Old Walnut Mead Recipe

This walnut mead recipe is a surprising combination of, not walnuts, but walnut leaves and mead. Before it made it into Grandfather’s note book it was apparently in a cookery book from the 1700’s.

Walnut Mead RecipeIn essence it is the simple dry mead recipe with the addition of the walnut leaves so I’ve adapted that recipe to include them. I assume it refers to English Walnut.

Because this recipe is for a flavoured mead, go for a honey that isn’t too strongly flavoured so the walnut flavour isn’t overwhelmed. Ideally you would use soft rainwater, well boiled, or spring water. Ordinary tap water will often have chlorine flavour which will taint the mead.

Modern water filters like the Brita system remove that chlorine taint and can make all the difference to this walnut mead recipe’s final product.

Ingredients for Walnut Mead Recipe

  • 3½lb Honey
  • 24 Walnut Leaves
  • Water
  • Mead or wine yeast
  • Yeast nutrient

Method for Walnut Mead Recipe

  1. Start the yeast 2 days ahead. Take a sterilised jar and add a tablespoon of honey. Pour on a ¼ pint to ½ pint of boiling water and stir to mix. When cooled to 20°C or below, add the yeast and yeast nutrient. Keep covered but not airtight, a muslin cover affixed with a rubber band or string is ideal.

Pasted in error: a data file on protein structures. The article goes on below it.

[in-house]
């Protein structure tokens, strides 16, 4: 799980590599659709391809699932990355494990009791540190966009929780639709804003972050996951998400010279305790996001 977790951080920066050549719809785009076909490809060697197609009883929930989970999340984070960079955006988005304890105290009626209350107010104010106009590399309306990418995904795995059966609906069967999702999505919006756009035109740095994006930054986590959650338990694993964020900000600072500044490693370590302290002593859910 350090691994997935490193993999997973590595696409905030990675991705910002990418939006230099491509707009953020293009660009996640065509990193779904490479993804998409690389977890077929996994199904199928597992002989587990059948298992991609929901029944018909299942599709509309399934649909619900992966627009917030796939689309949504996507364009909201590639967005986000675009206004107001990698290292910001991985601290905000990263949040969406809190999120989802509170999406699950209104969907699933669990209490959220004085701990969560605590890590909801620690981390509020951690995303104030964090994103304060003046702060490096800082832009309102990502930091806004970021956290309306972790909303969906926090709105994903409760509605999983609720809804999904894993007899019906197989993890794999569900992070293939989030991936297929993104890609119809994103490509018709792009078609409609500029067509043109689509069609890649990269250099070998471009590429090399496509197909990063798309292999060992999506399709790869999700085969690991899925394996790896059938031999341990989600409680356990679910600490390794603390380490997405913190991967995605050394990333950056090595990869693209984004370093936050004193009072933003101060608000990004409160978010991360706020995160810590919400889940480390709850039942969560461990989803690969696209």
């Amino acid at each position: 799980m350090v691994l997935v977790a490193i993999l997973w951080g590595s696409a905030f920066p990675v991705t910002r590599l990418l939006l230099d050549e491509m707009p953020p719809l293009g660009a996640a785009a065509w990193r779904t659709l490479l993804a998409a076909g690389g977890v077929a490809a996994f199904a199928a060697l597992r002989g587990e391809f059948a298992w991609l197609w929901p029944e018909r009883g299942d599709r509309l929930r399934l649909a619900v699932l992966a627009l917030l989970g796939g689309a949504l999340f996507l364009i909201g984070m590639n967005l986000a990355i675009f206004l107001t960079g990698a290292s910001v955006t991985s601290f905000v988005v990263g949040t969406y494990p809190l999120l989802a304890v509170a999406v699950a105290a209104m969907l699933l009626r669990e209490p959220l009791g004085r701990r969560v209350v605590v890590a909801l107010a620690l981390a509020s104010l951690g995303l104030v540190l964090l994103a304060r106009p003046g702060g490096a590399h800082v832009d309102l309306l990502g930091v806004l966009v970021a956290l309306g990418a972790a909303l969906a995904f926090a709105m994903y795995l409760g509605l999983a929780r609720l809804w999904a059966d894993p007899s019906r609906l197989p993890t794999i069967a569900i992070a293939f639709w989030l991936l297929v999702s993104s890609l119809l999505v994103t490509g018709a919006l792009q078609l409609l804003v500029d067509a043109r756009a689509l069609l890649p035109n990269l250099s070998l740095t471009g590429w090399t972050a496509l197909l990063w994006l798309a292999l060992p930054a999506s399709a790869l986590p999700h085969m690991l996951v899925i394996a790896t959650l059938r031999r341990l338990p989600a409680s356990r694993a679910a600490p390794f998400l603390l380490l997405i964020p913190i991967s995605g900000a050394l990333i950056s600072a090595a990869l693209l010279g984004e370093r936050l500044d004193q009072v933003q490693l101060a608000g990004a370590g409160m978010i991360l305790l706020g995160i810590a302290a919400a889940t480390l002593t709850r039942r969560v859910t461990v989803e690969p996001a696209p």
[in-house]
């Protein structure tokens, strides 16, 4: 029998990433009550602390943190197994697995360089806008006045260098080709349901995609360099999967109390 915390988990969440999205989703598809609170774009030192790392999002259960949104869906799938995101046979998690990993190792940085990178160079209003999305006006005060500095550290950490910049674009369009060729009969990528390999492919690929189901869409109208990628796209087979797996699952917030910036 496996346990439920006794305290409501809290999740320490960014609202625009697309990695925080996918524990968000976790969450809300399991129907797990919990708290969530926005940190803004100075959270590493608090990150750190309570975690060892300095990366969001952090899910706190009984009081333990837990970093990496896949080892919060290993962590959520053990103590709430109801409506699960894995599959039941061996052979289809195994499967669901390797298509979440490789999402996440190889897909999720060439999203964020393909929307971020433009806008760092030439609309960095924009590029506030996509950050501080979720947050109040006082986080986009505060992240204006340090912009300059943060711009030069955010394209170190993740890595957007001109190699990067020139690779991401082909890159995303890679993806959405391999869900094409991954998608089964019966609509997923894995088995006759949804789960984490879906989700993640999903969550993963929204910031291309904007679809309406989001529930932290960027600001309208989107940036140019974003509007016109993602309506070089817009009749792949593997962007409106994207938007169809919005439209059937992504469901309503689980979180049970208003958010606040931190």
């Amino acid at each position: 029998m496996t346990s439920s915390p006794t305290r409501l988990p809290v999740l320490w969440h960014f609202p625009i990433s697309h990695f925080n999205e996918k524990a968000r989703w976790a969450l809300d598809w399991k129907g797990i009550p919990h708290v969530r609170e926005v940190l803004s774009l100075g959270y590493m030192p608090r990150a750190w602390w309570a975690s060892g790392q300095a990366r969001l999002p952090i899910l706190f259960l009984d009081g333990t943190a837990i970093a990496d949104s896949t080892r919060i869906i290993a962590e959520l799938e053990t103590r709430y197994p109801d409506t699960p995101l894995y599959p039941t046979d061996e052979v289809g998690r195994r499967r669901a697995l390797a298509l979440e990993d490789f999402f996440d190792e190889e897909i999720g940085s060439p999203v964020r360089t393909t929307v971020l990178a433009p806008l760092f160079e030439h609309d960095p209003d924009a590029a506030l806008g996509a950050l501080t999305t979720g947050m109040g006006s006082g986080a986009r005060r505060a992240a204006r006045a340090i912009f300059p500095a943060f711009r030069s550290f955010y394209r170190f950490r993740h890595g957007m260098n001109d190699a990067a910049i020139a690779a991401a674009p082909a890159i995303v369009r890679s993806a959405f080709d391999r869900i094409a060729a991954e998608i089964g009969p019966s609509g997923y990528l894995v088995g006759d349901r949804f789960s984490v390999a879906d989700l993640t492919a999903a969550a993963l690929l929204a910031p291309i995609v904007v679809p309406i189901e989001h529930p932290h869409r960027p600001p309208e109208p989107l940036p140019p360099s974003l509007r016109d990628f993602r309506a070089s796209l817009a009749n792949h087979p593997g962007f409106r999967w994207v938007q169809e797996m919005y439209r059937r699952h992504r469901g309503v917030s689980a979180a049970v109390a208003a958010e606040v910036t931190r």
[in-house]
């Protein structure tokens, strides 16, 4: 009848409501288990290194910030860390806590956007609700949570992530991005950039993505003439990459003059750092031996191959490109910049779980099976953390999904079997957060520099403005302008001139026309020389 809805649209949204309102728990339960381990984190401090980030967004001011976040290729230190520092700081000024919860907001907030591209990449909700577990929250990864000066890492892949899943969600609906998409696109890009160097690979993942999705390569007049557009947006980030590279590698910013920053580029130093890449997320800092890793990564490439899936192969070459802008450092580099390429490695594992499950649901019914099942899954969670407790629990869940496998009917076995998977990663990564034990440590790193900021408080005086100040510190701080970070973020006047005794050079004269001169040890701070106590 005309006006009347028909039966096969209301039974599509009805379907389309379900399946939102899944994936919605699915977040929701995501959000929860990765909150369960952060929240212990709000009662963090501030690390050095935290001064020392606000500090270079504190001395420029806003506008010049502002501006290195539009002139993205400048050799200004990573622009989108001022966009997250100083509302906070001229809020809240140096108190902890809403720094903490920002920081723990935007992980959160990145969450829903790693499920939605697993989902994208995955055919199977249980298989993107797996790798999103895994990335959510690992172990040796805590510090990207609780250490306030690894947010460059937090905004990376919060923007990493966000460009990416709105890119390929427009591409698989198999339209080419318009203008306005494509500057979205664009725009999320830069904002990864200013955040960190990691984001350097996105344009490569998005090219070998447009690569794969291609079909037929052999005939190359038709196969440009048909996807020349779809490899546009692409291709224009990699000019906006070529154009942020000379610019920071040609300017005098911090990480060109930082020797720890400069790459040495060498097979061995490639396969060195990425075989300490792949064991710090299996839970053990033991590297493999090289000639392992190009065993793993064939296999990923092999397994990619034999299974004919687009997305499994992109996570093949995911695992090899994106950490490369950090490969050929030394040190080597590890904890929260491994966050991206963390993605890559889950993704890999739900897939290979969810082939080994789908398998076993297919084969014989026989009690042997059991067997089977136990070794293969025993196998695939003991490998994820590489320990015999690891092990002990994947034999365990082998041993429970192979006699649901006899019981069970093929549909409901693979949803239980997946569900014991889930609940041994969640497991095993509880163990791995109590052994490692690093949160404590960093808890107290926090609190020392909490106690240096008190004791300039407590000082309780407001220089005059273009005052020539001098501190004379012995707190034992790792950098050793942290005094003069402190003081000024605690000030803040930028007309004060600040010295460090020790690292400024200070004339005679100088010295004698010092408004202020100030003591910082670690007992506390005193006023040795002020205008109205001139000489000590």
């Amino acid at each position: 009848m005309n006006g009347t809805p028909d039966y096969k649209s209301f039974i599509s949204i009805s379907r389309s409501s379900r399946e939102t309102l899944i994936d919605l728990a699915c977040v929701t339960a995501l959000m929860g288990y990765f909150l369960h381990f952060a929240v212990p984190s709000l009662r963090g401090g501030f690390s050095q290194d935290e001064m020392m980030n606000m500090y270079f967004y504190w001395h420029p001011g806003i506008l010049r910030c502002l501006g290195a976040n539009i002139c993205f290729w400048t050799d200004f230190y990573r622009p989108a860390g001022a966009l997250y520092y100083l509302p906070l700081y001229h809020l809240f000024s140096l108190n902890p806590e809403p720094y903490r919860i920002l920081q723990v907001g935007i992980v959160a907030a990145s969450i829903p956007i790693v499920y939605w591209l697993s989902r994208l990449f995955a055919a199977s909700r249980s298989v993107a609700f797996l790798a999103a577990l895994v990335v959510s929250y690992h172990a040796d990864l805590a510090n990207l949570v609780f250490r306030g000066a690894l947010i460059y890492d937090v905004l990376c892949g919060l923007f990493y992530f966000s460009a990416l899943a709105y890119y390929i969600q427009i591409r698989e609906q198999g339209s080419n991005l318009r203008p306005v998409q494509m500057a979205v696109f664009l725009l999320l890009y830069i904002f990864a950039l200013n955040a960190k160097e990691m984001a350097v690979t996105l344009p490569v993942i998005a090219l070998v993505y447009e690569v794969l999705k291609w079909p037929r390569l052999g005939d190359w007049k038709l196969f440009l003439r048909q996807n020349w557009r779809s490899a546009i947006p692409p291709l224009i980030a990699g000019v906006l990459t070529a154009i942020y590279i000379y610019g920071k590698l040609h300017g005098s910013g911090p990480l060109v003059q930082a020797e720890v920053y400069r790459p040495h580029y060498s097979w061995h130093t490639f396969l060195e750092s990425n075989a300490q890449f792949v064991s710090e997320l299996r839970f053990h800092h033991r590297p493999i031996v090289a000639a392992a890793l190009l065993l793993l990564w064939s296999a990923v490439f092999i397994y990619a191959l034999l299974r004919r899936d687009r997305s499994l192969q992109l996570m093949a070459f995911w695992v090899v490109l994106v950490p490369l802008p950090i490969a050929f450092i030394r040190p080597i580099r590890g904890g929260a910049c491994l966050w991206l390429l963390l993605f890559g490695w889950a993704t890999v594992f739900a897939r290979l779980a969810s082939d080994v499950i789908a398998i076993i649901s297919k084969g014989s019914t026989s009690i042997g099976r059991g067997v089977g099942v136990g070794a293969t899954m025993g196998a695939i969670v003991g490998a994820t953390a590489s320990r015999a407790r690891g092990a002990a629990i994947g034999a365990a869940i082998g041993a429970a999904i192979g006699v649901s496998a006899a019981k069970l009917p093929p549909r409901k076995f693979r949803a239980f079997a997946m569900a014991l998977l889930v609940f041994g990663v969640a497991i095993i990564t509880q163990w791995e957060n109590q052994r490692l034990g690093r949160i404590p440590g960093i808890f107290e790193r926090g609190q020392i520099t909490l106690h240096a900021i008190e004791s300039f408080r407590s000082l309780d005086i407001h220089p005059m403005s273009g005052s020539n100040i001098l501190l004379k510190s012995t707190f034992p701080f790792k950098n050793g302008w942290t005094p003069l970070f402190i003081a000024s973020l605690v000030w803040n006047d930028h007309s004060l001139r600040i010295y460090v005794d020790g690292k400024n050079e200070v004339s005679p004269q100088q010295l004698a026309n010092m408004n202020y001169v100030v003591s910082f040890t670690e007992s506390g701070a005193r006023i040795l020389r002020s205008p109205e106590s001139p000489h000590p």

2. Put the honey into a pan,  add water to take the liquor to 1 gallon and bring to the boil whilst stirring until the honey until dissolved.
  3. Put the walnut leaves into a fermenting bin or lidded wine bucket and pour on the boiling liquor. Leave to stand overnight and then remove the leaves.
  4. Add the previously prepared yeast starter.
  5. A fierce fermentation should begin quickly. After a few days to a week the rate will have slowed and  the must can be poured into a demijohn and topped up to the gallon with cooled boiled water prior to fitting the air-lock.
  6. Keep in a warm place until fermentation stops
  7. Move into a cool place and when ready to drink, rack off into bottles.

Mead improves with age and is best stored for at least a year prior to drinking. Some of the best meads mature for 7 years prior to drinking.

Posted in Mead & Honey Wine Recipes

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